Understanding Sleep Apnea

More than 18 million Americans suffer from the sleep apnea. Sleep apnea occurs when breathing is disrupted while sleeping. When breathing is disrupted, the brain and the rest of the body are not receiving enough oxygen.

Risk Factors and Effects

There are many risk factors associated with sleep apnea including:

  • Nasal obstruction due to a deviated septum, allergies or sinus problems
  • Having a family history of sleep apnea
  • Gastroesophageal reflux or GERD
  • Being male
  • Having a large neck size (over 17 inches)
  • Obesity
  • Being over 40
  • Having large tonsils, a large tongue or a small jaw bone
  • Bullets

Left untreated, sleep apnea can result in a number of health conditions such as:

  • Stroke
  • High blood pressure
  • Heart failure, irregular heartbeats, and heart attacks
  • Diabetes
  • Depression
  • Headaches

Sleep apnea can also affect an individual’s daily activities and performance at home, school or on the job.

Types of Sleep Apnea

There are three types of sleep apnea:

  • Obstructive Sleep Apnea (OSA) – The soft tissue in the back of the throat collapses and closes causing a blockage of the airway.
  • Central Sleep Apnea – While the airway is not blocked, the brain does not signal the muscles to breathe.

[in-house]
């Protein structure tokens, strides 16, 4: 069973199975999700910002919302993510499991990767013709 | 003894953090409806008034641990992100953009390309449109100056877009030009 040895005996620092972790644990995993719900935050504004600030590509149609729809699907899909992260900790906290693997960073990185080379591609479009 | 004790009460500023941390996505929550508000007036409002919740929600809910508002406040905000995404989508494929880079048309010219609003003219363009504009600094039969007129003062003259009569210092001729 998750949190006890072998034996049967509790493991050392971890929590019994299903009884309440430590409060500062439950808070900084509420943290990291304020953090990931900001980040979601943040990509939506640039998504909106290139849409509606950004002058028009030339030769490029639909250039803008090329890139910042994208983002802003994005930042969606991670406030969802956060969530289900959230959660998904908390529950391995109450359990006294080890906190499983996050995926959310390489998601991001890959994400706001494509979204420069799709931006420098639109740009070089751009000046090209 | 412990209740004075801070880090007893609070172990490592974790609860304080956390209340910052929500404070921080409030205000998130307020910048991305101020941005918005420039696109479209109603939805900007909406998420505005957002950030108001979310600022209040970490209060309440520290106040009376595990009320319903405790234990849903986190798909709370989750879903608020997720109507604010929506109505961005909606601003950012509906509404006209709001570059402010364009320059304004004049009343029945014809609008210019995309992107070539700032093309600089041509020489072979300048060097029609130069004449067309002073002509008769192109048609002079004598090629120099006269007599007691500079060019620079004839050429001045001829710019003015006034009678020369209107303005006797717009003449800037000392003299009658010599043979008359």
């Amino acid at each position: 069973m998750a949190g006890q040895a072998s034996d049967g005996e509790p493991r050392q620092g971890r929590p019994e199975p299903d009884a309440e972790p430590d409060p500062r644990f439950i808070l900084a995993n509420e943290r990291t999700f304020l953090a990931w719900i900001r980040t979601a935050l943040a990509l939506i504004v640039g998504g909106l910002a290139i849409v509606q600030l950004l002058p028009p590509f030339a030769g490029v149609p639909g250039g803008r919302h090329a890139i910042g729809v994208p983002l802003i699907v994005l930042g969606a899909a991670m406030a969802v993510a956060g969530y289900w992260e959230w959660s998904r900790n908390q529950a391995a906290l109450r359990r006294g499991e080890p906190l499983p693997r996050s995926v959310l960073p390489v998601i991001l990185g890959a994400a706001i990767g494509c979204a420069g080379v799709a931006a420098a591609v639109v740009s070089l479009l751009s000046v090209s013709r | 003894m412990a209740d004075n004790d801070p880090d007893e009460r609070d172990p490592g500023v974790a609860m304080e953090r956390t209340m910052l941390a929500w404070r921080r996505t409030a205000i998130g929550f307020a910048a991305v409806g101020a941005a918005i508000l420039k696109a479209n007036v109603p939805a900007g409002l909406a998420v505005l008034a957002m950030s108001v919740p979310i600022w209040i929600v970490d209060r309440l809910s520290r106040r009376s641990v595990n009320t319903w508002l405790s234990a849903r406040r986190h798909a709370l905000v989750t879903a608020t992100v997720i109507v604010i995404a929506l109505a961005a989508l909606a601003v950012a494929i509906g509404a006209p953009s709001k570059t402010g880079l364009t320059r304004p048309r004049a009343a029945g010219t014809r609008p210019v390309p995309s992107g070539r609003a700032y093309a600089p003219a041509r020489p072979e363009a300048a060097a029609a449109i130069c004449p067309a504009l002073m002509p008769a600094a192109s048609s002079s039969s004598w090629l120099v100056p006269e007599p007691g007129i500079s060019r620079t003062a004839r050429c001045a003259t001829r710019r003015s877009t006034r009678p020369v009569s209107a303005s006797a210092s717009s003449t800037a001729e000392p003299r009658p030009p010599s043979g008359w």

• Mixed Sleep Apnea – A combination of the two apneas.

Diagnosis and Treatment

If you are experiencing any of the sleep apnea symptoms you should get tested. The test is called a polysomnogram and is usually done in a sleep disorder center by a certified sleep specialist. The test will determine if you have sleep apnea or some other type of sleeping disorder. After you have been diagnosed, your doctor will discuss available treatment options which may include:

  • Using a CPAP (continuous positive airway pressure) device: A mask worn over the nose and/or mouth while you sleep. This device keeps your airways open so that you will have regular breathing and uninterrupted sleep.
  • Surgery: If you have sinus problems such as a deviated septum, you may require surgery.
  • A specially designed dental device that will help keep the airway open during sleep.

Schedule a consultation

If you believe you are suffering from sleep apnea and need to be diagnosed, contact our office to schedule a consultation. Dr. Myers can refer you to a local physician who will coordinate a sleep study and properly diagnose your condition or concerns. For those who have mild to moderate sleep apnea or sleep disordered breathing or patients intolerant of the CPAP, Dr. Myers offers oral appliance therapy.